winding down

The end of summer isn’t a time, it’s a process. Plants die off slowly, leaving harvest to stretch out over a period of weeks.

Although I’ve pulled two tomato plants and have a couple more on their last legs, there are still three or four producing. We’ve canned two batches of salsa, some whole tomatoes, and made tomato sauce. Now the shelf space is all used up, and the freezer is getting difficult to navigate.

yet another weirdly big Amish Paste tomato to be used for next year's seed

Another weirdly big Amish Paste tomato to be used for next year’s seed

But I have trouble not putting produce to good use, so yesterday I made a final (?) batch of salsa for freezing, just for me, with plenty of hot peppers. Since the pantry wasn’t an option, I decided to freeze the salsa, first in ice cube trays, then putting the hot salsa cubes into freezer bags. Makes it simple to take out just the amount I need at supper time.

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I just hope there’s still room in there for ice cream.

With gardening winding down, it seemed like a good time to take care of another project that’s been on the to-do list; a couple of drying rods in my grow closet.

In the past, our drying produce has hung in the barn, which isn’t ideal. It’s damp in there, and I always feel like I’m luring rodents to a feast.

With a couple of lengths of PVC left over from the chicken tractor build and a couple of pieces of scrap wood, it was done.

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It’ll be easy to remove the rods if they get in the way, and there’s plenty of rack space for my needs. The only possible hitch might be the lack of air movement, but we’ll see.

paths and beds

There was a time when I would wait for all of my crops to be spent, till the garden and call it a season. Now it’s more of a piecemeal proposition.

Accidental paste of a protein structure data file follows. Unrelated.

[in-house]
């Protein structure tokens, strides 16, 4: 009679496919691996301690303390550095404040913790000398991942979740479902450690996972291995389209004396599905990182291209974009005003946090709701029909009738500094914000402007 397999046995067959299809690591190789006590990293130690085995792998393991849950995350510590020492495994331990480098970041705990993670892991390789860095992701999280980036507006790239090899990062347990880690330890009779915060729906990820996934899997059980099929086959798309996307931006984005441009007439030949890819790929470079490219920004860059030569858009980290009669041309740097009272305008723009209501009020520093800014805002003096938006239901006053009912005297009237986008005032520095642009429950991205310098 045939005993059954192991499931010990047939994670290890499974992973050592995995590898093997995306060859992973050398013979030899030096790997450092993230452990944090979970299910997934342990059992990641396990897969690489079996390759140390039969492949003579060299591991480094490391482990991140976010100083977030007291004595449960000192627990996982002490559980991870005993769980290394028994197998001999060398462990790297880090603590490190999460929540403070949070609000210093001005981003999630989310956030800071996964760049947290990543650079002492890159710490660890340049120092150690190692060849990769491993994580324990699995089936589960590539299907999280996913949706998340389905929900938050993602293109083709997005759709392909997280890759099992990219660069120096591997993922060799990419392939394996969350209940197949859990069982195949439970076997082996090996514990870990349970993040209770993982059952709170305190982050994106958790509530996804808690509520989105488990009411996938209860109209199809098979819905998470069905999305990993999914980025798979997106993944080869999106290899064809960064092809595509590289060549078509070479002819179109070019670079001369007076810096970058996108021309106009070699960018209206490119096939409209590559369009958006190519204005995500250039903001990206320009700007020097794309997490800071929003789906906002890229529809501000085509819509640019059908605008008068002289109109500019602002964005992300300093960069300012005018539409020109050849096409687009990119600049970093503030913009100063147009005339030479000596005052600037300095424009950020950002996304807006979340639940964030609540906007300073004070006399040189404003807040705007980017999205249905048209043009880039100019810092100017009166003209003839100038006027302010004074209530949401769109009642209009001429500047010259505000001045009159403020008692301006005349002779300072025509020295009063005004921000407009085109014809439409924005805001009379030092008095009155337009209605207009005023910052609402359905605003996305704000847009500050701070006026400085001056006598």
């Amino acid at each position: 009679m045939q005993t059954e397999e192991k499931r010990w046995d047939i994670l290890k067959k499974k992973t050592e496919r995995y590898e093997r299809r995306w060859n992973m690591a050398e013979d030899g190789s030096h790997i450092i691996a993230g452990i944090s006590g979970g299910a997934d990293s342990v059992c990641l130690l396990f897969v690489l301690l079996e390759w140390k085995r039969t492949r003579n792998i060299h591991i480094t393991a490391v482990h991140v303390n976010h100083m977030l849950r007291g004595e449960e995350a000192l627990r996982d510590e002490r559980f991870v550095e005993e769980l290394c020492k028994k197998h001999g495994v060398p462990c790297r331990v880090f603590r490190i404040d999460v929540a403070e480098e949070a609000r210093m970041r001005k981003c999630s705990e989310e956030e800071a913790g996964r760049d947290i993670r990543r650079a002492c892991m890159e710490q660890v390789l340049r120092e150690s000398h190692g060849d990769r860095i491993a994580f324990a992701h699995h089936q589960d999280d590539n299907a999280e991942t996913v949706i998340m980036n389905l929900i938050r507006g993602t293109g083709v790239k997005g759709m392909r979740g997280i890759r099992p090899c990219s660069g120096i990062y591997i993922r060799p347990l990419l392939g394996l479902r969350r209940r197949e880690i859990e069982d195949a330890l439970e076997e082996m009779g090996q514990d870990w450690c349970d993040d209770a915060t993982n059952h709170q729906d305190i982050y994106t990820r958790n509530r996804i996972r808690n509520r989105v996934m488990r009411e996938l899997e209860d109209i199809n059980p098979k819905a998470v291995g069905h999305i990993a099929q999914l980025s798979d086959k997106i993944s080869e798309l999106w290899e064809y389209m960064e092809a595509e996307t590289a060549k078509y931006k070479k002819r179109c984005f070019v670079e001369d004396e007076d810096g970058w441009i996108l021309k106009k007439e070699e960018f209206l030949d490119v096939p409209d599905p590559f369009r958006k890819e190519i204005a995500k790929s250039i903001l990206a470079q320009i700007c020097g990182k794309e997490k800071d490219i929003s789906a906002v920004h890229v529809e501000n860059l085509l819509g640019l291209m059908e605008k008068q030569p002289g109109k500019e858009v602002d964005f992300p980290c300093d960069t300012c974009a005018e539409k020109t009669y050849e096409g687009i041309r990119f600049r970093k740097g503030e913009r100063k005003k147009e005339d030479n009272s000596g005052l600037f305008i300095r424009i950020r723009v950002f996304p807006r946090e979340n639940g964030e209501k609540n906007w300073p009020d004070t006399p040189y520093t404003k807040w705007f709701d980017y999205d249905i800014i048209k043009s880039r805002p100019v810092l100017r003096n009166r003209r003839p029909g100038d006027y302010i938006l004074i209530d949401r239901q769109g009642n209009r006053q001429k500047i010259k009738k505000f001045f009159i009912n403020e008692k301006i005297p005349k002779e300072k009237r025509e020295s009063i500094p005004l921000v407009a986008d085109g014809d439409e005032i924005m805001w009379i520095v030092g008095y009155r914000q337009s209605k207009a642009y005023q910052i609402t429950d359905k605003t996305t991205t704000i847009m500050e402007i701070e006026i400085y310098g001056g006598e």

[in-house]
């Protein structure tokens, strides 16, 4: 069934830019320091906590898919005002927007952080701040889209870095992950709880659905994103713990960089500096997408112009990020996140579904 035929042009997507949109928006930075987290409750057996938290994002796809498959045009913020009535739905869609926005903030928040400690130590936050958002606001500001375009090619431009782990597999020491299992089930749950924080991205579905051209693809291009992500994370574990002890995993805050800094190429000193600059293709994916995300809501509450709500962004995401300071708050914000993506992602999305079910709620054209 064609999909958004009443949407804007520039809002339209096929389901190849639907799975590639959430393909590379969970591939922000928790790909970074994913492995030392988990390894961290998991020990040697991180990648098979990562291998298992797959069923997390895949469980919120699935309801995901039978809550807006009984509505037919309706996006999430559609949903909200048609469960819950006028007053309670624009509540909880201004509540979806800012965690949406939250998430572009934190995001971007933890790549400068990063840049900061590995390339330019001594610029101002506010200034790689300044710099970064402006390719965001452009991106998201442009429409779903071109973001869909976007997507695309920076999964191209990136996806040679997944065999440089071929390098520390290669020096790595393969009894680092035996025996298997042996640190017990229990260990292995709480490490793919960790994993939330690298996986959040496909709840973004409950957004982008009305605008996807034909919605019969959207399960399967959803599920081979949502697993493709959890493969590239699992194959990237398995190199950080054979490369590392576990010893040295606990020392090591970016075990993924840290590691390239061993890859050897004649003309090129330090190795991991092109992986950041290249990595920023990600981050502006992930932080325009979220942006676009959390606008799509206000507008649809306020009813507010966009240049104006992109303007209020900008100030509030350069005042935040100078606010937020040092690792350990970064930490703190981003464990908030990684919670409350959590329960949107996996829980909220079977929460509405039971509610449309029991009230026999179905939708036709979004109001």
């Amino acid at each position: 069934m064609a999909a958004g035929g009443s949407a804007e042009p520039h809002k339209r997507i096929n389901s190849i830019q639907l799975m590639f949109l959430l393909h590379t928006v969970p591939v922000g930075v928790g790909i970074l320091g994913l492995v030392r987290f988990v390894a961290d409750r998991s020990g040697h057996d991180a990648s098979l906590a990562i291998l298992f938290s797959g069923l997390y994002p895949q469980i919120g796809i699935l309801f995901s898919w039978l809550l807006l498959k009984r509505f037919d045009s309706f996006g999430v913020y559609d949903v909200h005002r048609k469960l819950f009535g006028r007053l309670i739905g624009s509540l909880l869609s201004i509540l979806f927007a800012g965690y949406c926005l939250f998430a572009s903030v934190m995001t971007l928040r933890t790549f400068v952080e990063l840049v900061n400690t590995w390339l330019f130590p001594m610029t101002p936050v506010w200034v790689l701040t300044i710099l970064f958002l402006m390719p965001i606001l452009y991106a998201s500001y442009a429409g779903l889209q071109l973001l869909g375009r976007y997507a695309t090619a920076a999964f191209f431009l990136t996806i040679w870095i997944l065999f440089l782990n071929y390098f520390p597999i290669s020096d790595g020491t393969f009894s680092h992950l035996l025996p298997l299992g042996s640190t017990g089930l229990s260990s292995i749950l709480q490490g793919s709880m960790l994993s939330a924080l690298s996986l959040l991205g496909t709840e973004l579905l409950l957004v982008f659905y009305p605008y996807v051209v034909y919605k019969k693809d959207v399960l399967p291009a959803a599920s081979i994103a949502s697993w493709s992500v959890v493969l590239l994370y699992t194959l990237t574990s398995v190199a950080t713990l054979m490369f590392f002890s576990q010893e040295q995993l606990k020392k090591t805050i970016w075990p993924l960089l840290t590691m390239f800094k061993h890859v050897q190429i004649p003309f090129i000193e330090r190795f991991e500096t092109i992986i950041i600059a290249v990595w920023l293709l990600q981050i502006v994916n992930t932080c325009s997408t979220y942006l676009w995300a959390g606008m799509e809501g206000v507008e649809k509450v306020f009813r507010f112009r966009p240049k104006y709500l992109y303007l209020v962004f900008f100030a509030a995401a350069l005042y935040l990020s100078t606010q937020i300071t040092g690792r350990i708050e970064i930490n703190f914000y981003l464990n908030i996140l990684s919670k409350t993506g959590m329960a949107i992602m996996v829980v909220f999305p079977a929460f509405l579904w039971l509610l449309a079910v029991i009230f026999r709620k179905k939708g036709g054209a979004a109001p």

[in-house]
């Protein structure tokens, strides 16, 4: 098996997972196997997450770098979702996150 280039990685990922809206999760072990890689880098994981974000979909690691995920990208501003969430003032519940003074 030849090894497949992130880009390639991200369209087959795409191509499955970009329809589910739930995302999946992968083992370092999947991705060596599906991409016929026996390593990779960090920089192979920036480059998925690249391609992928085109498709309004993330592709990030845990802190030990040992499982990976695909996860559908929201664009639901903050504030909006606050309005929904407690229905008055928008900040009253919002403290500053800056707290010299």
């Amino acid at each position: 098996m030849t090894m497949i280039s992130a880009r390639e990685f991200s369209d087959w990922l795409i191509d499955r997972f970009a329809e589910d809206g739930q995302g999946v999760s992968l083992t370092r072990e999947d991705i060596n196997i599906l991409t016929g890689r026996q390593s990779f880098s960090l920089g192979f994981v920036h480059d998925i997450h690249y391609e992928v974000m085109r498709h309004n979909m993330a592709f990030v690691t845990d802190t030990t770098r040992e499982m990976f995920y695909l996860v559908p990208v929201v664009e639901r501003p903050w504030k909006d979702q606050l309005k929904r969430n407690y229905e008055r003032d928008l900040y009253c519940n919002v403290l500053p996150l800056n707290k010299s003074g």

With my garden’s size, I never have enough compost to fertilize the whole caboodle. Even starting with three bins full of waste materials, it cooks down by half or more.

I had enough compost to generously cover 4 1/2 beds, which are now a uniform 21′ x 3′. I tilled in the compost and then planted a winter cover crop mix in those beds. The rest of the beds will each get 7 to 8 gallons of fresh chicken manure before winter (I clean off the pop board every morning and store it in a covered 5 gallon bucket). Then they’ll be covered with shredded leaves.

In the piecemeal spirit, I’ve also started improving paths. It’s an uncomfortably big job to gather and spread wood chips on all of the paths at once, so I pick them off one at a time.

This year I had a big pile of willow chips from the ground-up stump of a huge willow tree that came down earlier. To keep weeds from getting a head start, I first laid down cardboard boxes or newspapers. These were actually from a stack of discarded voter guides that my wife picked up. The perfect place for politics…

IMG_5310…and done.  Not a permanent solution, but good for a couple of years.IMG_5311

These chip paths just make it nicer to walk and kneel in the garden in the mornings and after rains.  Here’s a path that I’d completed earlier, with the winter cover crop doing its thing…

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decision

It’s interesting to watch a pond progress from infancy into pondhood. Ours was dug 13 years ago in sandy soil that had been leased out to neighboring farmers for growing corn and soybeans.

Every year we notice changes, from the arrival of frogs and turtles to the growth of willows, reeds and cattails. After watching for this long, it’s clear that the tendency is for nature to try to fill a pond up with life, much like soil left bare tends to eventually fill up with weeds and grasses.

So far I’ve been successful at lightly managing the cattails. They tend to spread quickly unless they receive some guidance.

But this year there’s been a sudden explosion of another species: ten-foot tall reeds called phragmites in the cattail sanctuary. Phragmites are an extremely invasive species that can quickly get out of control, smothering out native pond plant life and nuking creature habitats.

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phragmites aren’t actually bad looking…

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…but they are pond-hungry

So I made the tough (and very politically incorrect) decision to use a chemical control containing glyphosate, the newest environmental bogeyman.

In my decades of gardening I’ve never used any form of chemical in my vegetable gardens. It’s a badge of pride with me. So this was a tough but (in my view) necessary decision.